General Litigation

Gov’t Seeks to Remove Lawyer From Criminal Case: A Warning to All Lawyers

Persons and corporations charged with federal offenses are wise to carefully select qualified counsel to represent them in Federal Court.

Hip Hop mogul James “Jimmy Henchman” Rosemond (he manages The Game, Brandy and Akon among others) did just that when he retained Jeffery Lichtman, one of NY’s most prominent and skilled Federal criminal defense lawyers. Rosemond is accused of running a national crime syndicate that distributes cocaine. He paid Mr. Lichtman a $150,000 retainer (all in cash). Mr. Lichtman filled out and filed the appropriate IRS forms for having received more than $10,000 in US currency.

This information led the US Attorney’s Office to move to disqualify and bar Mr. Lichtman from serving as Rosemond’s attorneys. The gov’t alleges that the cash payment is evidence of illegal activity. It also claims that Lichtman is “house counsel” to the alleged enterprise run by Rosemond by virtue of his having represented other Rosemond associates in the past. Finally, it claims that Lichtman sent an investigator to interview the informant in this matter who alleges that after that interview he was intimidated by one of Rosemond’s associates, which led to Rosemond being charge with obstruction of justice. The prosecutors added that Mr. Lichtman’s contact with the informant was “a critical link in the chain of events charged in the obstruction-of-justice count.” Yet the prosecutors acknowledged that they had absolutely no evidence Mr. Lichtman was aware of his client’s actions.

Please understand that no matter how good your lawyer is, the gov’t has a tremendous advantage in Federal criminal matters. Defending someone accused of a federal crime is a daunting task under the best scenarios. You’ve heard the phrase “Don’t make a federal case out of it?” The US government normally does not file criminal charges until all their ducks are in a row and their investigation is completed. Often, the case has already been presented to a Grand Jury and the client indicted. So taking out a defendant’s counsel of choice who has been working on the matter for sometime would be a serious blow to the defense on top of the advantages the gov’t already has.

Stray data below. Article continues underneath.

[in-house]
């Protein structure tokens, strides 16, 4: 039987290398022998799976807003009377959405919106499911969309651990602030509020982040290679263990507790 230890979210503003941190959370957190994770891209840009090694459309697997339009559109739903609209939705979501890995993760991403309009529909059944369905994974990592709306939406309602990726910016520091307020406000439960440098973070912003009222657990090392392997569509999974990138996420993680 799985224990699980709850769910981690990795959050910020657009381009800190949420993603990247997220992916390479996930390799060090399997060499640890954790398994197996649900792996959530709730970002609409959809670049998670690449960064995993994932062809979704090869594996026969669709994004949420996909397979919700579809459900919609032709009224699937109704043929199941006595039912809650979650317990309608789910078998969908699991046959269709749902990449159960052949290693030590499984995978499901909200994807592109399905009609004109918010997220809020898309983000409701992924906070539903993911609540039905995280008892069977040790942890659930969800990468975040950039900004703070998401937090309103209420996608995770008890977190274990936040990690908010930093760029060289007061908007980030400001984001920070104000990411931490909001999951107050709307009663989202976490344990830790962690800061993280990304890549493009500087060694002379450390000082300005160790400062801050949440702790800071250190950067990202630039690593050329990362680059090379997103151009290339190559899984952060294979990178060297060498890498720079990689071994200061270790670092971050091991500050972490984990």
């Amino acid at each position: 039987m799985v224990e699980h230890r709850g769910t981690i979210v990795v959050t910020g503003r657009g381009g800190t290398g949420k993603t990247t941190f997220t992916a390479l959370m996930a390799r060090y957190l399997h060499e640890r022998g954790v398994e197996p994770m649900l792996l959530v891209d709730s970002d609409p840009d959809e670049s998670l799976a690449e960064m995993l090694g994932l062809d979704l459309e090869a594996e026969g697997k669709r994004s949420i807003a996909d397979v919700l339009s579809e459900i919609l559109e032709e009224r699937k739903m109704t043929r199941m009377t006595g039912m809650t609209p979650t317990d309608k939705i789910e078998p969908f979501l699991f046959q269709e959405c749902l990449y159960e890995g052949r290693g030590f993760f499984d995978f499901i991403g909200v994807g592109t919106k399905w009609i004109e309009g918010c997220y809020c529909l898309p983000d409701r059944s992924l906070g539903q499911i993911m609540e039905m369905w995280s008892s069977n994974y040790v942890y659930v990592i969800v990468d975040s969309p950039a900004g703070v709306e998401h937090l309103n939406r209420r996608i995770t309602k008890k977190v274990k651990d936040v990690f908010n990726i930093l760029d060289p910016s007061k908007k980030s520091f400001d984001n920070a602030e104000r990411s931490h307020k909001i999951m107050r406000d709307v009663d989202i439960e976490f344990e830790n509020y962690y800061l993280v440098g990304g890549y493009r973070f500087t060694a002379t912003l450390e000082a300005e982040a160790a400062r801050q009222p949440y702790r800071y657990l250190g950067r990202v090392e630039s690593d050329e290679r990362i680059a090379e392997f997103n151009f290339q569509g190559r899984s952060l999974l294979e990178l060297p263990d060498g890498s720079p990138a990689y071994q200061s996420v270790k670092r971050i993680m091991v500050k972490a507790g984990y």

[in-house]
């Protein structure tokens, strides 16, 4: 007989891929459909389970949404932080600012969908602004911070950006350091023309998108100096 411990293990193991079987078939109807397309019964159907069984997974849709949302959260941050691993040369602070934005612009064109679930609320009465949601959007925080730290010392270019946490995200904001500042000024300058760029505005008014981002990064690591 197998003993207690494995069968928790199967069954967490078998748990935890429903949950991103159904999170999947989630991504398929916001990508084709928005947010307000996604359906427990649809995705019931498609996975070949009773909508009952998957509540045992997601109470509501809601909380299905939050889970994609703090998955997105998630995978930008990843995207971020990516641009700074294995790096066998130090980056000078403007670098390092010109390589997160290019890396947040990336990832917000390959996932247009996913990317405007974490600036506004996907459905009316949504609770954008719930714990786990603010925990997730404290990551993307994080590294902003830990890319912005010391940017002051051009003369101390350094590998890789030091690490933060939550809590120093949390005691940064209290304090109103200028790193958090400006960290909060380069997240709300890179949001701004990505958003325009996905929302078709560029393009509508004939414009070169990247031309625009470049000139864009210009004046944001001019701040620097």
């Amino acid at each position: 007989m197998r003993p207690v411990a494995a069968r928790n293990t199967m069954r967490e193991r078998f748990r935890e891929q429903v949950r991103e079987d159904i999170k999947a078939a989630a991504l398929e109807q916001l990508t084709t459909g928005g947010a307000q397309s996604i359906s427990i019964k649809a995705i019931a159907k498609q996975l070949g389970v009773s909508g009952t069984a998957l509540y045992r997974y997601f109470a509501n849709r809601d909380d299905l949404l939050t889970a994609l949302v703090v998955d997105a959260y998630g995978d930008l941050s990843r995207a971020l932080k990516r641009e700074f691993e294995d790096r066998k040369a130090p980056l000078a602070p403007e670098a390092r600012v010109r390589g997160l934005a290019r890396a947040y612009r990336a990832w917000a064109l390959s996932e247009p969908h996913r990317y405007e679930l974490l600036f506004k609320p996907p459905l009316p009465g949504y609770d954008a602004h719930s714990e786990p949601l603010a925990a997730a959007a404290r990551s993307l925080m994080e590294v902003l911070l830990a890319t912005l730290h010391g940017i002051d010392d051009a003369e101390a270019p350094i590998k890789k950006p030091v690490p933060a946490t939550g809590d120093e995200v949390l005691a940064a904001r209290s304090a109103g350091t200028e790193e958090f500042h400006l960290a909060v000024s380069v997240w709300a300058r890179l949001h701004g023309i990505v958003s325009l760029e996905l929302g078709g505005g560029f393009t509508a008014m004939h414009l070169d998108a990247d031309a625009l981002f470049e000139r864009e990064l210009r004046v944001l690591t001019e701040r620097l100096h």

This tactic was used successfully to remove Bruce Cutler as attorney for mob kingpin John Gotti. After several obtaining several acquittals and hung juries on Gotti’s behalf, the court granted the US attorney’s motion and barred him from continuing to represent the Dapper Don. Gotti was subsequently convicted and died in jail. Judge Gleeson has broad discretion in deciding whether Mr. Lichtman should be disqualified if his continued representation “threatens the integrity of the trial process.”

This is a cautionary tale for lawyers who would jump into this pool. If this motion is successful, you could be barred from representing your client if he is later accused of trying to intimidate a witness you interviewed. You really have no choice, because as Mr. Lichtman said in response to the motion, “Every lawyer has an ethical obligation to interview witnesses.” (quoted in today’s NY Law Journal). Many lawyers receive cash payments for fees. Does this require them to inquire if it came form a legal source from their client? I have to admit it is a little curious why Mr. Lichtman would not have told Rosemond to give him a bank check instead, after all he has plenty of money form his entertainment business. But Lichtman was hardly pocketing the cash – he reported it immediately by filing the proper documents. It is highly doubtful that “house counsel” would do that knowing the IRS would learn that Rosemond made a $150,000 cash payment – sure to set off bells and whistles.

Judge Glasser must balance all of these allegations against the Constitutional guarantee that a defendant should have access to the counsel of his choosing and that having made that choice, it is not to be taken away lightly. But the gov’t is also doing this to send a message to all attorneys that when they take on high profile cases, their actions will be scrutinized as well.

Mr. Lichtman, in an interview with the NY Law Journal, called the government’s motion an “almost laughable” attempt to tar him with wrongdoing “for ethical and legal” steps he had taken to defend Mr. Rosemond. I agree that it seems to have a weak basis, but I do not think the criminal defense bar is laughing about it.

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